Funding a startup frequently requires securing some type of capital investment from other individuals or entities. Sometimes those arrangements are made through venture capitalists or angel investor groups. This process is not simple and will be time consuming and challenging.
When approaching the capital investor, most startups use a pitch deck, or set of presentation slides, or possibly video, to make their pitch for funding. Because of the time required to prepare such a pitch deck, it is important to get it right.
In a blog post titled A Guide to Investor Pitch Decks for Startup Fundraising, Richard Harroch, Managing Partner and Chief of Global M&A at VantagePoint Capital Partners, gives some excellent tips on preparing a pitch deck.
Harroch writes: “Too many entrepreneurs make a number of avoidable mistakes when creating their investor pitch decks. Here is a list of preliminary do’s and don’ts to keep in mind.” (For the full article, click the link above. Here are Harroch’s lists.)
- Do include this wording at the bottom left of the pitch deck cover page: “Confidential and Proprietary. Copyright (c) by [Name of Company]. All Rights Reserved.”
- Do convince the viewer of why the market opportunity is large.
- Do include visually interesting graphics and images.
- Do send the pitch deck in a PDF format to prospective investors in advance of a meeting. Forcing the investor to get it from Google Docs, Dropbox, or some other online service just puts up a barrier to the investor actually reading it.
- Do plan to have a demo of your product as part of the in-person presentation.
- Do tell a compelling, memorable, and interesting story that shows your passion for the business.
- Do show that you have more than just an idea, and that you have gotten early traction on developing the product, getting customers, or signing up partners.
- Do have a soundbite for investors to remember you by.
- Do use a consistent font size, color, and header title style throughout the slides.
Don’t do this:
- Don’t make the pitch deck more than 15-20 slides long. (Investors have limited attention spans.) If you feel you need to add more information, include it as an appendix.
- Don’t have too many wordy slides.
- Don’t provide excessive financial details, as that information can be provided in a follow-up.
- Don’t try to cover everything in the pitch deck. Your in-person presentation will give you an opportunity to add and highlight key information.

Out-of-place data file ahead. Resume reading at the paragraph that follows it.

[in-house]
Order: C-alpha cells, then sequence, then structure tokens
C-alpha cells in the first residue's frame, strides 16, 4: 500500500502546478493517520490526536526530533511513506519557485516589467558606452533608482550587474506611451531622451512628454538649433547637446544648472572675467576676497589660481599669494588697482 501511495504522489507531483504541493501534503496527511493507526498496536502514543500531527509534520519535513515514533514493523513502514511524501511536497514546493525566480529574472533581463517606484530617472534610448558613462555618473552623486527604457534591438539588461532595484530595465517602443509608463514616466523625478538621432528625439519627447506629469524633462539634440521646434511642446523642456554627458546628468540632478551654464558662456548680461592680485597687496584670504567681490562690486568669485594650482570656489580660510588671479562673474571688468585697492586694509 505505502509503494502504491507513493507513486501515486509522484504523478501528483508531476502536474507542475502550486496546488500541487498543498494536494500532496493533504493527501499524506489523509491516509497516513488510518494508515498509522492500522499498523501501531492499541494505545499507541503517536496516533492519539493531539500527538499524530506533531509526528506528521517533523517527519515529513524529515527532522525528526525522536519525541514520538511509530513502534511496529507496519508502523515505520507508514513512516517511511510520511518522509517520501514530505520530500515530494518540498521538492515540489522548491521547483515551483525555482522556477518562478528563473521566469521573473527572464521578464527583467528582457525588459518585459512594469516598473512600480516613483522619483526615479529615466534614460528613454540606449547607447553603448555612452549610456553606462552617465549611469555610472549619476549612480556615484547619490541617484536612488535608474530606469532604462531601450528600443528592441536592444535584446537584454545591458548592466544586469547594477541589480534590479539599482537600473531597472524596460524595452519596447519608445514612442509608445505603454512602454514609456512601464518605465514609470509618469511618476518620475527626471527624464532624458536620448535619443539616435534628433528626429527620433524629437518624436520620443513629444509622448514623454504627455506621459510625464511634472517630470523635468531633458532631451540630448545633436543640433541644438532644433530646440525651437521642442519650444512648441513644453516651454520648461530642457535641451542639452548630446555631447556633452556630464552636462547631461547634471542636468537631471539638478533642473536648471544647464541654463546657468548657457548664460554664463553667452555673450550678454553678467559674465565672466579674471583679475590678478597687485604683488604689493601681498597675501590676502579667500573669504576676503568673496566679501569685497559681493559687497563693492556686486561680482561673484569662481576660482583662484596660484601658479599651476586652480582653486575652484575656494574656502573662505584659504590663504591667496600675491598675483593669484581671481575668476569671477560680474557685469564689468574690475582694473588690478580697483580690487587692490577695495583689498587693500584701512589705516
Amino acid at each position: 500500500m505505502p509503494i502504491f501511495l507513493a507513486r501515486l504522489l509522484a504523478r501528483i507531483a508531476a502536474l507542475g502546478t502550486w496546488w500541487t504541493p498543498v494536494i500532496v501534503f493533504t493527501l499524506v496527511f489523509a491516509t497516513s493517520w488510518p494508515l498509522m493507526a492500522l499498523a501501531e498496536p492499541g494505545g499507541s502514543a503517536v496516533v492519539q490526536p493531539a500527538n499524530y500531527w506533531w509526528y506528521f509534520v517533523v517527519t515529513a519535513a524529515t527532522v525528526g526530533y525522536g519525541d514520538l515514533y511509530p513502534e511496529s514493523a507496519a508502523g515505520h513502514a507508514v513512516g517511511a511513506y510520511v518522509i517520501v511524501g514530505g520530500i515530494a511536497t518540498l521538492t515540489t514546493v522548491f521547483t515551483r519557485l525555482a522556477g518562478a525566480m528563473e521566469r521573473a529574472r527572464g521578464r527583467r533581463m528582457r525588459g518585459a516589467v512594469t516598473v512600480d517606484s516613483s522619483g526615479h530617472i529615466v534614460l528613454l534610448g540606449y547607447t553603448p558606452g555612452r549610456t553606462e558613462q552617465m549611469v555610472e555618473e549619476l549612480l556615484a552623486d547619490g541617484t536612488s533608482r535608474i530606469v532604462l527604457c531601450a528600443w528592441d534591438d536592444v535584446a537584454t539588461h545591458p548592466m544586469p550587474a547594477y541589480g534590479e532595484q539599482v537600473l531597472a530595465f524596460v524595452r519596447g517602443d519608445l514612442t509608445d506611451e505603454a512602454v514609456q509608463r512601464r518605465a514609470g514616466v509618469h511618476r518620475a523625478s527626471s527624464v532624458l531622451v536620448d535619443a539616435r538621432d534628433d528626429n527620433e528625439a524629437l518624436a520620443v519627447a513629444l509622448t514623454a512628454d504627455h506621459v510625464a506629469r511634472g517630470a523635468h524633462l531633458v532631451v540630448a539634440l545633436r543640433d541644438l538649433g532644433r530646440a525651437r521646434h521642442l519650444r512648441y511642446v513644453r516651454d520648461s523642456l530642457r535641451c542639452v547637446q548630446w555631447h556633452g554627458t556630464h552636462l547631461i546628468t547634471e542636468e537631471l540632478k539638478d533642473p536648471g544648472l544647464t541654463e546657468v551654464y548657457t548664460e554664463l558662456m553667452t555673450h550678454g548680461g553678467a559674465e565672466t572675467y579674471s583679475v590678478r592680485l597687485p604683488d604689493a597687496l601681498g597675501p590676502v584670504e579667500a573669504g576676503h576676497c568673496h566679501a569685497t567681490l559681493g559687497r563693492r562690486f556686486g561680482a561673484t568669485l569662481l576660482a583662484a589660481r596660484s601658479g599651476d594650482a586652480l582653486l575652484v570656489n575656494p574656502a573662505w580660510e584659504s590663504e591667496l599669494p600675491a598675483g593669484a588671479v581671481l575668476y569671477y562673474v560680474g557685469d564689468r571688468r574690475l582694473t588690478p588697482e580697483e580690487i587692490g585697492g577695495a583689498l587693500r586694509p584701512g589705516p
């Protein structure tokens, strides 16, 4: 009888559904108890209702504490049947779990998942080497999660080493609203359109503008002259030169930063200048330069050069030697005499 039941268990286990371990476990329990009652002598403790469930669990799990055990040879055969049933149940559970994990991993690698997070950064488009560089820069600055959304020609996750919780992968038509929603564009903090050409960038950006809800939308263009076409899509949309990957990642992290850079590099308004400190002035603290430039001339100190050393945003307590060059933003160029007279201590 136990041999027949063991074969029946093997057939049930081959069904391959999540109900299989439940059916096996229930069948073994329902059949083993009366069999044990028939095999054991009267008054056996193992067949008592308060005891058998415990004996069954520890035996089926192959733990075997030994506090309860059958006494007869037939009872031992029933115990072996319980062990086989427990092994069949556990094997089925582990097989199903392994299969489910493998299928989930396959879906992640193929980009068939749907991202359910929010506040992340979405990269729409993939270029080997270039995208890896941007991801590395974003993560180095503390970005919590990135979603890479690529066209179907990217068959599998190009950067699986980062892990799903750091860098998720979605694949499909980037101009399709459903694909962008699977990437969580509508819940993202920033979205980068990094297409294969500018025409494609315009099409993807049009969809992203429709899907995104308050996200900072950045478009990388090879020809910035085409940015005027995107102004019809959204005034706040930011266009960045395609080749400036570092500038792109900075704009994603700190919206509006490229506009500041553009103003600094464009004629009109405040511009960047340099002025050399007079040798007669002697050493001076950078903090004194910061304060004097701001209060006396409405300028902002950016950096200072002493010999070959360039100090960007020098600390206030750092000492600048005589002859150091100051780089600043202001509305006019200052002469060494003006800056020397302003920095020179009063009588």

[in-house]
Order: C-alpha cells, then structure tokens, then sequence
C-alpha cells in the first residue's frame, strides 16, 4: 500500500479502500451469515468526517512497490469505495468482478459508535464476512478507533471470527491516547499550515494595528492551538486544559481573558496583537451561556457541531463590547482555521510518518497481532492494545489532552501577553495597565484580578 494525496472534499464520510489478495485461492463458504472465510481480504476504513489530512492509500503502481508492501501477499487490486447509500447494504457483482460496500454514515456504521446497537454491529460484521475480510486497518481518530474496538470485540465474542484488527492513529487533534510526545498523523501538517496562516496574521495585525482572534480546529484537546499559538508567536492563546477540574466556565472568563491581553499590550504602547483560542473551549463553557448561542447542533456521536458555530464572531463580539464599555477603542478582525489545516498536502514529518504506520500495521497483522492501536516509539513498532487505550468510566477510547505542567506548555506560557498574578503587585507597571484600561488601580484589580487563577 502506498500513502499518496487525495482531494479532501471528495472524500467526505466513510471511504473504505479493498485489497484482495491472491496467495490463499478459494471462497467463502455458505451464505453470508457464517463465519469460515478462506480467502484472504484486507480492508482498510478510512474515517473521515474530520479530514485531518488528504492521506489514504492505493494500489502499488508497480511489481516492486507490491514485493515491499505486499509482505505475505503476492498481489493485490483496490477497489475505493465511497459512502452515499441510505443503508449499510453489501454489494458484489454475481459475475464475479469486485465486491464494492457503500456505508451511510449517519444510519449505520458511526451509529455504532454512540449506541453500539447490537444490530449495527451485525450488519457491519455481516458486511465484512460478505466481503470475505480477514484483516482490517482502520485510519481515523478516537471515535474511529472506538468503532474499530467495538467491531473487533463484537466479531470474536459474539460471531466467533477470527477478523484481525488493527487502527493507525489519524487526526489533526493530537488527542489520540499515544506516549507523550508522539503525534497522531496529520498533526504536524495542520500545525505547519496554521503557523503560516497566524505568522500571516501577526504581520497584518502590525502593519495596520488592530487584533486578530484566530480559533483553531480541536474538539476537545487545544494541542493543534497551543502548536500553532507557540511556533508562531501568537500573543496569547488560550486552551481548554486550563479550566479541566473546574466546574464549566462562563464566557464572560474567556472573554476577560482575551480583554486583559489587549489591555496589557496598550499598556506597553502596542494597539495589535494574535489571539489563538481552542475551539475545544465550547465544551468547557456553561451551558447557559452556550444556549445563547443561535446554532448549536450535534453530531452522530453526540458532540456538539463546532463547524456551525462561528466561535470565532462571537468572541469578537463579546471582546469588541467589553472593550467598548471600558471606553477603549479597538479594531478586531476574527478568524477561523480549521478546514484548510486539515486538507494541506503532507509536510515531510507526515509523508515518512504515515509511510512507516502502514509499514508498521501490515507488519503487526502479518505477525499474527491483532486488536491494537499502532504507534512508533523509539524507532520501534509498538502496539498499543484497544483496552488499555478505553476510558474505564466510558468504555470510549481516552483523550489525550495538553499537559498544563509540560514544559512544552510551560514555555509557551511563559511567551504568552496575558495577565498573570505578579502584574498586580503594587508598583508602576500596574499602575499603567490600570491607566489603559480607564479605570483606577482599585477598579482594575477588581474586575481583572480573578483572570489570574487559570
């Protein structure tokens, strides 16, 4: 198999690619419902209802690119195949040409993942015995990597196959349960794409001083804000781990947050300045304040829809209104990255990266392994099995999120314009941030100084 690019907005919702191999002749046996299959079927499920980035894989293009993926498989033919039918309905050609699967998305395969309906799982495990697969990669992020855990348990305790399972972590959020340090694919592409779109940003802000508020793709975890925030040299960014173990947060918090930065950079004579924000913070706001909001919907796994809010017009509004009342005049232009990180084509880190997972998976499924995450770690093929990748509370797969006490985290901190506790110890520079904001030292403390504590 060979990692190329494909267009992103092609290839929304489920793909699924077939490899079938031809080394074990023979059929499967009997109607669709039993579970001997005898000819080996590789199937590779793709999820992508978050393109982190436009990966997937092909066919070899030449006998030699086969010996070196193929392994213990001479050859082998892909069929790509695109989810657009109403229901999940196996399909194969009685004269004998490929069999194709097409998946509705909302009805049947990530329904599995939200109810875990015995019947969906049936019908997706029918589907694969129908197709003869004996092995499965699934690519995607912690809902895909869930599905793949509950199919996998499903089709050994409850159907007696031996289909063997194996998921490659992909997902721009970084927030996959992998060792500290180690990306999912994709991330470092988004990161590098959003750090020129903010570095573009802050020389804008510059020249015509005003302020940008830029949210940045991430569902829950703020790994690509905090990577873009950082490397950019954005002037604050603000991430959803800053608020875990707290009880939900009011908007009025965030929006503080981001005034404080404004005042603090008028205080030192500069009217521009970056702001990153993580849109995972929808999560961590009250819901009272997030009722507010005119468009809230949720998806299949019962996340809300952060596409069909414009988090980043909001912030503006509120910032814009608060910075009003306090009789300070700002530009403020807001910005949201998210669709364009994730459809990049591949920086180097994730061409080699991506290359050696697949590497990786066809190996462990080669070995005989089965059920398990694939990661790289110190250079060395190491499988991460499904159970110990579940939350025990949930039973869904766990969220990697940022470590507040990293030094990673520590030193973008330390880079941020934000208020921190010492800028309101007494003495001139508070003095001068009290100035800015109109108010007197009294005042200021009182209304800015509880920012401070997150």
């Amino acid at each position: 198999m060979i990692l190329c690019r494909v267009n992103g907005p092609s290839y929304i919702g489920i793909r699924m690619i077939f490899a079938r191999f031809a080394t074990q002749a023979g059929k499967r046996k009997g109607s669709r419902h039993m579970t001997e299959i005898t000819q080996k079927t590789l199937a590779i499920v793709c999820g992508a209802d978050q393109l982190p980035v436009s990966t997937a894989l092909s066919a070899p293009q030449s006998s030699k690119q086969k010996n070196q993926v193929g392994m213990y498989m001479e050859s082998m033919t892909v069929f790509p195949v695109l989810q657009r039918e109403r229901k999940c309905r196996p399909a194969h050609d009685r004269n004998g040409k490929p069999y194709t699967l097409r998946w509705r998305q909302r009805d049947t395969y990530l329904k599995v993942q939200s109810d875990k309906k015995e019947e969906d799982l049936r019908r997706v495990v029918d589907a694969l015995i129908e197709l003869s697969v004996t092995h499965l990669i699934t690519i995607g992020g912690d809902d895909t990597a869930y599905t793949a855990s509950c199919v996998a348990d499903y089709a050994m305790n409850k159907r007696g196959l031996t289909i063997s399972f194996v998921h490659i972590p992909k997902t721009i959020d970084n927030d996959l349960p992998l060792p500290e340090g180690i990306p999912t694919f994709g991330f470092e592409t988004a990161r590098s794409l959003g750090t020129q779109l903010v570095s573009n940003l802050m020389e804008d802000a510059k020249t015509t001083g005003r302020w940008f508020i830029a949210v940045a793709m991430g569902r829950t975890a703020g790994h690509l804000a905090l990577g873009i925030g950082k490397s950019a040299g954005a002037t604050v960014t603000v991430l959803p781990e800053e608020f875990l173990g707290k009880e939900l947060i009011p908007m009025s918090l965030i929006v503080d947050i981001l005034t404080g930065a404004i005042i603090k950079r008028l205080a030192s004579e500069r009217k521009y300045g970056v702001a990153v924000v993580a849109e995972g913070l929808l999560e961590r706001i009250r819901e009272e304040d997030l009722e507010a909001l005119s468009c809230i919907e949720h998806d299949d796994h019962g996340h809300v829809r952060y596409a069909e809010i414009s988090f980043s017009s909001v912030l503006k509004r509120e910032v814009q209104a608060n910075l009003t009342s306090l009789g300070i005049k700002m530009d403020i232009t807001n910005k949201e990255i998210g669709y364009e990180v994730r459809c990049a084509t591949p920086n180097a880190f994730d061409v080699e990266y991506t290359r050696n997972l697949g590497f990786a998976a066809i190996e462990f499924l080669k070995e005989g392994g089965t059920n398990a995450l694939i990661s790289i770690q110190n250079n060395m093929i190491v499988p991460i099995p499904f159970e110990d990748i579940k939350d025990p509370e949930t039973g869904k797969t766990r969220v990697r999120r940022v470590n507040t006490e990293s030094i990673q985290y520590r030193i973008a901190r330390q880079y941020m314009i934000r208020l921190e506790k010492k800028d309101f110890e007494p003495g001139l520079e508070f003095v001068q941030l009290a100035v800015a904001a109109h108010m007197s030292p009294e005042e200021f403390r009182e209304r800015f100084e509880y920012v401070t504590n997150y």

- Don’t use a lot of jargon or acronyms that the investor may not immediately understand.
- Don’t underestimate or belittle the competition.
- Don’t allow your pitch deck to look out of date. You don’t want a date on the cover page that is several months old. (That is why I avoid putting a date on the cover page at all.) And you don’t want information or metrics in the deck about your business that look stale or outdated.
- Don’t have a poor layout, bad graphics, or a low-quality “look and feel.” Think about hiring a graphic designer to give your pitch desk a more professional look.
In addition to these tips from Harroch, the Naperville Public Library print collection offers several excellent books on the subject that may be helpful to the startup entrepreneur preparing to request capital investments through venture capitalists or angel investors. Here are a few titles to get you started. The first three may be borrowed; the last one is available at the Nichols Library for in-library use only.
The library’s online resources are also quite helpful in the preparation of a pitch deck. For instance, LinkedIn Learning offers several related courses, including one titled Raising Startup Capital. (A Naperville Public Library card is required for this link.)
In his post, Harroch also provides some links to sample pitch decks that might be helpful, including:
- Google’s Template Pitch Deck for Startups
- LinkedIn’s Pitch Deck for Its Series B Round
- Facebook’s Original Pitch Deck from Spring 2004
- Airbnb’s Pitch Deck for Its Angel Round
- Mint.com Pre-Launch Investor Pitch Deck
For more information about this and other topics, consider registering for the NaperLaunch Academy workshop series or scheduling a one-on-one appointment with a business librarian or NaperLaunch coach.